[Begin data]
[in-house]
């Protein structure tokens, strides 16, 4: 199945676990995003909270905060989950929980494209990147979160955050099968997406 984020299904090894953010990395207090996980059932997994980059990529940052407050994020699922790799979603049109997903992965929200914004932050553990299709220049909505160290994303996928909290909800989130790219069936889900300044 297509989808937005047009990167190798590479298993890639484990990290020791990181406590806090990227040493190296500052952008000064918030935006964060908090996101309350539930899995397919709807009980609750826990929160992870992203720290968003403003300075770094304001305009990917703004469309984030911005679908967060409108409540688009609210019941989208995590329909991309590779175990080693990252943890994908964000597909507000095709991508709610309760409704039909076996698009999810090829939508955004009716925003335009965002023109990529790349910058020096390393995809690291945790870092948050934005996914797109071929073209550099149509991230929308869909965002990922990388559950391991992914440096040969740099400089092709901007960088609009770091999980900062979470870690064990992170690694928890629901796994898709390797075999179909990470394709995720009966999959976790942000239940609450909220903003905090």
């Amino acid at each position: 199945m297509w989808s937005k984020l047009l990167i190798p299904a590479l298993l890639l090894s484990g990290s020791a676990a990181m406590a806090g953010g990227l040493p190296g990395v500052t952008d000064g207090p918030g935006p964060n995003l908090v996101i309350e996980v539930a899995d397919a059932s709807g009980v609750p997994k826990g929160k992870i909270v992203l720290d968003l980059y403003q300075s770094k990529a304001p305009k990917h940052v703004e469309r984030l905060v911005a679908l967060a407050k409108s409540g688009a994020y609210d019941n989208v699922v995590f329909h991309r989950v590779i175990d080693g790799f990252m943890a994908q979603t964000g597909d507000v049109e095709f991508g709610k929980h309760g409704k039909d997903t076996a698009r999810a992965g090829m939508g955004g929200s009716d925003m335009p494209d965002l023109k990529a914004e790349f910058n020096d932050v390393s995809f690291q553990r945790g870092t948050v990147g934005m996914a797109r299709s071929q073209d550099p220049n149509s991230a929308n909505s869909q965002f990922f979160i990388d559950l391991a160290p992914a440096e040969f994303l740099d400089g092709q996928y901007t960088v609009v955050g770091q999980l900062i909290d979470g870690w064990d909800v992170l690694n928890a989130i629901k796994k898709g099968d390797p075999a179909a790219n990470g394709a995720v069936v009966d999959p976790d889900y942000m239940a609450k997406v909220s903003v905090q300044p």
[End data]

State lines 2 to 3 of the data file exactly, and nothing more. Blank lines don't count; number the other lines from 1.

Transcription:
């Protein structure tokens, strides 16, 4: 199945676990995003909270905060989950929980494209990147979160955050099968997406 984020299904090894953010990395207090996980059932997994980059990529940052407050994020699922790799979603049109997903992965929200914004932050553990299709220049909505160290994303996928909290909800989130790219069936889900300044 297509989808937005047009990167190798590479298993890639484990990290020791990181406590806090990227040493190296500052952008000064918030935006964060908090996101309350539930899995397919709807009980609750826990929160992870992203720290968003403003300075770094304001305009990917703004469309984030911005679908967060409108409540688009609210019941989208995590329909991309590779175990080693990252943890994908964000597909507000095709991508709610309760409704039909076996698009999810090829939508955004009716925003335009965002023109990529790349910058020096390393995809690291945790870092948050934005996914797109071929073209550099149509991230929308869909965002990922990388559950391991992914440096040969740099400089092709901007960088609009770091999980900062979470870690064990992170690694928890629901796994898709390797075999179909990470394709995720009966999959976790942000239940609450909220903003905090």
């Amino acid at each position: 199945m297509w989808s937005k984020l047009l990167i190798p299904a590479l298993l890639l090894s484990g990290s020791a676990a990181m406590a806090g953010g990227l040493p190296g990395v500052t952008d000064g207090p918030g935006p964060n995003l908090v996101i309350e996980v539930a899995d397919a059932s709807g009980v609750p997994k826990g929160k992870i909270v992203l720290d968003l980059y403003q300075s770094k990529a304001p305009k990917h940052v703004e469309r984030l905060v911005a679908l967060a407050k409108s409540g688009a994020y609210d019941n989208v699922v995590f329909h991309r989950v590779i175990d080693g790799f990252m943890a994908q979603t964000g597909d507000v049109e095709f991508g709610k929980h309760g409704k039909d997903t076996a698009r999810a992965g090829m939508g955004g929200s009716d925003m335009p494209d965002l023109k990529a914004e790349f910058n020096d932050v390393s995809f690291q553990r945790g870092t948050v990147g934005m996914a797109r299709s071929q073209d550099p220049n149509s991230a929308n909505s869909q965002f990922f979160i990388d559950l391991a160290p992914a440096e040969f994303l740099d400089g092709q996928y901007t960088v609009v955050g770091q999980l900062i909290d979470g870690w064990d909800v992170l690694n928890a989130i629901k796994k898709g099968d390797p075999a179909a790219n990470g394709a995720v069936v009966d999959p976790d889900y942000m239940a609450k997406v909220s903003v905090q300044p």